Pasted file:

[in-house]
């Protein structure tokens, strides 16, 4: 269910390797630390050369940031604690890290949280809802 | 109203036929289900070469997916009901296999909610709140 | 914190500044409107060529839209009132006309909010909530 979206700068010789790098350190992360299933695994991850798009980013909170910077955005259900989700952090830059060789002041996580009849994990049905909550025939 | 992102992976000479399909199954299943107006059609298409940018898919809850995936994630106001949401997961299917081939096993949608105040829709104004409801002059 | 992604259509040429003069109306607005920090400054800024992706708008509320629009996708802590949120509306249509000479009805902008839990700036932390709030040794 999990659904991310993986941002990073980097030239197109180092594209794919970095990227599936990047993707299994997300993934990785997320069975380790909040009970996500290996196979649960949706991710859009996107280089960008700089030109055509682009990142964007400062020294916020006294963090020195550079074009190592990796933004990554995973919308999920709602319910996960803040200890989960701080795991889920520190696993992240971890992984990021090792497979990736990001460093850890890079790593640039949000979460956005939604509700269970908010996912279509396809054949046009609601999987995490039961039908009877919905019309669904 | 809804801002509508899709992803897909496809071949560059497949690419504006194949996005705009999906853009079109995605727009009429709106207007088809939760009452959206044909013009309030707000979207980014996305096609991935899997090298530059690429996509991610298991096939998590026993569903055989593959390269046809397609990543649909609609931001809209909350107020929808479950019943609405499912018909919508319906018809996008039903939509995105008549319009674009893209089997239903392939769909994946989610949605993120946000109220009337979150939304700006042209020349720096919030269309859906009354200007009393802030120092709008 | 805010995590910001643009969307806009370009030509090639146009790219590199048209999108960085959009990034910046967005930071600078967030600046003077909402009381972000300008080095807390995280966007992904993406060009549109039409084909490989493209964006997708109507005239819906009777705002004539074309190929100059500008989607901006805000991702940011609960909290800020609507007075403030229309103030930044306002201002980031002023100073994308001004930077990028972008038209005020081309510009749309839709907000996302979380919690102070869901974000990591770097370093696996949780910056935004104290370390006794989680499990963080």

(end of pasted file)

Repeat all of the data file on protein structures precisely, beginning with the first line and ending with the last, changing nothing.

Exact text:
[in-house]
């Protein structure tokens, strides 16, 4: 269910390797630390050369940031604690890290949280809802 | 109203036929289900070469997916009901296999909610709140 | 914190500044409107060529839209009132006309909010909530 979206700068010789790098350190992360299933695994991850798009980013909170910077955005259900989700952090830059060789002041996580009849994990049905909550025939 | 992102992976000479399909199954299943107006059609298409940018898919809850995936994630106001949401997961299917081939096993949608105040829709104004409801002059 | 992604259509040429003069109306607005920090400054800024992706708008509320629009996708802590949120509306249509000479009805902008839990700036932390709030040794 999990659904991310993986941002990073980097030239197109180092594209794919970095990227599936990047993707299994997300993934990785997320069975380790909040009970996500290996196979649960949706991710859009996107280089960008700089030109055509682009990142964007400062020294916020006294963090020195550079074009190592990796933004990554995973919308999920709602319910996960803040200890989960701080795991889920520190696993992240971890992984990021090792497979990736990001460093850890890079790593640039949000979460956005939604509700269970908010996912279509396809054949046009609601999987995490039961039908009877919905019309669904 | 809804801002509508899709992803897909496809071949560059497949690419504006194949996005705009999906853009079109995605727009009429709106207007088809939760009452959206044909013009309030707000979207980014996305096609991935899997090298530059690429996509991610298991096939998590026993569903055989593959390269046809397609990543649909609609931001809209909350107020929808479950019943609405499912018909919508319906018809996008039903939509995105008549319009674009893209089997239903392939769909994946989610949605993120946000109220009337979150939304700006042209020349720096919030269309859906009354200007009393802030120092709008 | 805010995590910001643009969307806009370009030509090639146009790219590199048209999108960085959009990034910046967005930071600078967030600046003077909402009381972000300008080095807390995280966007992904993406060009549109039409084909490989493209964006997708109507005239819906009777705002004539074309190929100059500008989607901006805000991702940011609960909290800020609507007075403030229309103030930044306002201002980031002023100073994308001004930077990028972008038209005020081309510009749309839709907000996302979380919690102070869901974000990591770097370093696996949780910056935004104290370390006794989680499990963080």